In conclusion, I consider that Article 4(1) of Directive 2008/104 does not preclude national rules which, first, restrict the use of temporary agency work to the performance of tasks that are temporary and which, for objective reasons, cannot be carried out by workers employed directly by the user undertaking and, secondly, prohibit the employment of temporary agency workers alongside workers employed directly by the user undertaking to carry out tasks identical to those carried out by its own workers for a long period of time.

C – The effect of the provision being interpreted within the national legal system (the third question)

130.

By its third question, the national court raises the issue of the role which EU law requires it to play in the event that it should find that the clause at issue is incompatible with Article 4(1) of Directive 2008/104.

131.

There is no need to answer this question, given the answer which I propose to the second question. Nevertheless, I shall analyse it briefly.

132.

It is appropriate to recall, first of all, that national courts are bound by the obligation to interpret national law in conformity with EU law, that obligation also extending to the provisions of collective agreements. ( 50 )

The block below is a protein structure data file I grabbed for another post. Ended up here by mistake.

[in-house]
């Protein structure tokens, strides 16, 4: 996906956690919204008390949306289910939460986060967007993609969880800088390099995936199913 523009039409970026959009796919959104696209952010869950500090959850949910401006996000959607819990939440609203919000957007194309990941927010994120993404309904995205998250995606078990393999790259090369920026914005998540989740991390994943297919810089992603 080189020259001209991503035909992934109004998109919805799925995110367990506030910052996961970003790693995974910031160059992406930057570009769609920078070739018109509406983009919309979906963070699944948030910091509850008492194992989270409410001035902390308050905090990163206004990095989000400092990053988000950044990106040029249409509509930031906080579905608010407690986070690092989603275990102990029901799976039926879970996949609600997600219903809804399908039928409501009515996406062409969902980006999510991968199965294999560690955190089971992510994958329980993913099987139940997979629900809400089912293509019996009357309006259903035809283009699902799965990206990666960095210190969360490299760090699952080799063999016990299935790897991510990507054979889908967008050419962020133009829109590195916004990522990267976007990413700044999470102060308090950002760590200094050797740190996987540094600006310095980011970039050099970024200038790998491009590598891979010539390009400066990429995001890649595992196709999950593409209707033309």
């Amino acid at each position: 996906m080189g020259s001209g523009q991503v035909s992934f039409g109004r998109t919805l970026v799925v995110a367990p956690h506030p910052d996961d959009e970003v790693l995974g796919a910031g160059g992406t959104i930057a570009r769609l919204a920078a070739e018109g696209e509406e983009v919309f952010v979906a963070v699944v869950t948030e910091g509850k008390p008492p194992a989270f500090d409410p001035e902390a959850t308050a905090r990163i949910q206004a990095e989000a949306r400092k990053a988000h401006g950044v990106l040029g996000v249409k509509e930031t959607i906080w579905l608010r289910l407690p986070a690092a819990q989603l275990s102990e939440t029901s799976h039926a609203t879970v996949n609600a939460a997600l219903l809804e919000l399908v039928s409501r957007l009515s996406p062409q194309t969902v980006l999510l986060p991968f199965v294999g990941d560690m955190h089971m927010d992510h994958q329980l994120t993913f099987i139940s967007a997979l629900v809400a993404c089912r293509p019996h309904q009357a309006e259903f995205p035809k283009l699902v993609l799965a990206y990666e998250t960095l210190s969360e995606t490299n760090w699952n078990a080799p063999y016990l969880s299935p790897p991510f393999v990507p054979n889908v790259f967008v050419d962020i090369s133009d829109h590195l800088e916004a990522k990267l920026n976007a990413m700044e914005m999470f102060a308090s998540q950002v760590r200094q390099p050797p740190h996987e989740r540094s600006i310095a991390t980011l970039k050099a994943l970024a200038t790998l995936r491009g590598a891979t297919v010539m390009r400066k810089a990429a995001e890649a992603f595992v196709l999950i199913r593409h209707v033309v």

133.

The national court asks whether national law may be interpreted in conformity with Directive 2008/104, since that directive and the sectoral agreement appear to adopt contradictory approaches as regards temporary employment and given that Finnish law contains no specific provisions transposing the prohibition contained in Article 4(1) of Directive 2008/104.

134.

I would point out in this connection that the obligation to interpret national law in conformity with EU law does not entail an interpretation merely of the national provisions introduced in order to transpose Directive 2008/104, but requires national law as a whole to be considered in order to assess to what extent it may be applied so as not to produce a result contrary to that sought by the directive. ( 51 )

135.

The lack of implementing measures does not, therefore, prevent the national court from ascertaining, on the basis of national law considered as a whole, whether it can, by means of interpretation, achieve an outcome consistent with EU law.

136.

In order to address the possibility that a consistent interpretation cannot be achieved, it is necessary to consider whether Article 4(1) of Directive 2008/104 has direct effect.

137.

In view of its content, it appears that Article 4(1) is capable of having direct effect. It is nevertheless necessary to consider whether the defendants in the main proceedings may rely on that provision against a trade union.

138.